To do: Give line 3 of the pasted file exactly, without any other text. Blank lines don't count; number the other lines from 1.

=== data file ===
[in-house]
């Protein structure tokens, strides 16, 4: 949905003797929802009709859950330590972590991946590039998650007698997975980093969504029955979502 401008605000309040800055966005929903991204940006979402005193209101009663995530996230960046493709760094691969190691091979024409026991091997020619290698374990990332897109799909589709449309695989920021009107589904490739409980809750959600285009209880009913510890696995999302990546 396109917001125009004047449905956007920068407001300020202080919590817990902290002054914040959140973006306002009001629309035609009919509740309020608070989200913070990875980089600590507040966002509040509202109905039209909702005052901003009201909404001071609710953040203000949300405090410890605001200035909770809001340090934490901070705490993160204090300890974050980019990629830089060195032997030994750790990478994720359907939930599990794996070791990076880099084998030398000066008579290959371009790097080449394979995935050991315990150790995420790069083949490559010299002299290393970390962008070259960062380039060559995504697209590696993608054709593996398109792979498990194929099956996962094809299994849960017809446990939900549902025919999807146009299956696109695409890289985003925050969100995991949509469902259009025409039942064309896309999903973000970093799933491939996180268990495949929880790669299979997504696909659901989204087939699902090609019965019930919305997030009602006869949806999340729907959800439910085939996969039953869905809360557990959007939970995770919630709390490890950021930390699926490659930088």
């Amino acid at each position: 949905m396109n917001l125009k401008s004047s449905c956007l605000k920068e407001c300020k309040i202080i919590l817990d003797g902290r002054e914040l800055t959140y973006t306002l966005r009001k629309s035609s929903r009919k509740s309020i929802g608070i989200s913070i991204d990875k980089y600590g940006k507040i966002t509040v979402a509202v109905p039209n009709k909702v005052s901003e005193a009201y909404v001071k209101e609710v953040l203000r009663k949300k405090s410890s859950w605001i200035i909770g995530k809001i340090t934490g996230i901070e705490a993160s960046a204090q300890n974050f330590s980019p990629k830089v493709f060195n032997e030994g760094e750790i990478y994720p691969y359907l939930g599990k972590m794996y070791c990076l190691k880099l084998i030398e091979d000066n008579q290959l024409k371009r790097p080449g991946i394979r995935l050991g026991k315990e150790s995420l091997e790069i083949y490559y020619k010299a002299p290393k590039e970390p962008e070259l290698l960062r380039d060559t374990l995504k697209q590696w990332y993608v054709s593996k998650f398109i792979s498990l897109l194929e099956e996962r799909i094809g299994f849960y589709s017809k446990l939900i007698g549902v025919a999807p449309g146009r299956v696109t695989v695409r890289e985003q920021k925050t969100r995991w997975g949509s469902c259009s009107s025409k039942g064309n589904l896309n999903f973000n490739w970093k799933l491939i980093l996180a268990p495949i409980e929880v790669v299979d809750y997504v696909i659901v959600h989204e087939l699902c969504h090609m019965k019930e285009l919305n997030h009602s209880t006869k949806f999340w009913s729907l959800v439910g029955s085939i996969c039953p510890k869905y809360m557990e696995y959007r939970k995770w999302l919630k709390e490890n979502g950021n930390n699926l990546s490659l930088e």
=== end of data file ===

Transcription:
């Amino acid at each position: 949905m396109n917001l125009k401008s004047s449905c956007l605000k920068e407001c300020k309040i202080i919590l817990d003797g902290r002054e914040l800055t959140y973006t306002l966005r009001k629309s035609s929903r009919k509740s309020i929802g608070i989200s913070i991204d990875k980089y600590g940006k507040i966002t509040v979402a509202v109905p039209n009709k909702v005052s901003e005193a009201y909404v001071k209101e609710v953040l203000r009663k949300k405090s410890s859950w605001i200035i909770g995530k809001i340090t934490g996230i901070e705490a993160s960046a204090q300890n974050f330590s980019p990629k830089v493709f060195n032997e030994g760094e750790i990478y994720p691969y359907l939930g599990k972590m794996y070791c990076l190691k880099l084998i030398e091979d000066n008579q290959l024409k371009r790097p080449g991946i394979r995935l050991g026991k315990e150790s995420l091997e790069i083949y490559y020619k010299a002299p290393k590039e970390p962008e070259l290698l960062r380039d060559t374990l995504k697209q590696w990332y993608v054709s593996k998650f398109i792979s498990l897109l194929e099956e996962r799909i094809g299994f849960y589709s017809k446990l939900i007698g549902v025919a999807p449309g146009r299956v696109t695989v695409r890289e985003q920021k925050t969100r995991w997975g949509s469902c259009s009107s025409k039942g064309n589904l896309n999903f973000n490739w970093k799933l491939i980093l996180a268990p495949i409980e929880v790669v299979d809750y997504v696909i659901v959600h989204e087939l699902c969504h090609m019965k019930e285009l919305n997030h009602s209880t006869k949806f999340w009913s729907l959800v439910g029955s085939i996969c039953p510890k869905y809360m557990e696995y959007r939970k995770w999302l919630k709390e490890n979502g950021n930390n699926l990546s490659l930088e």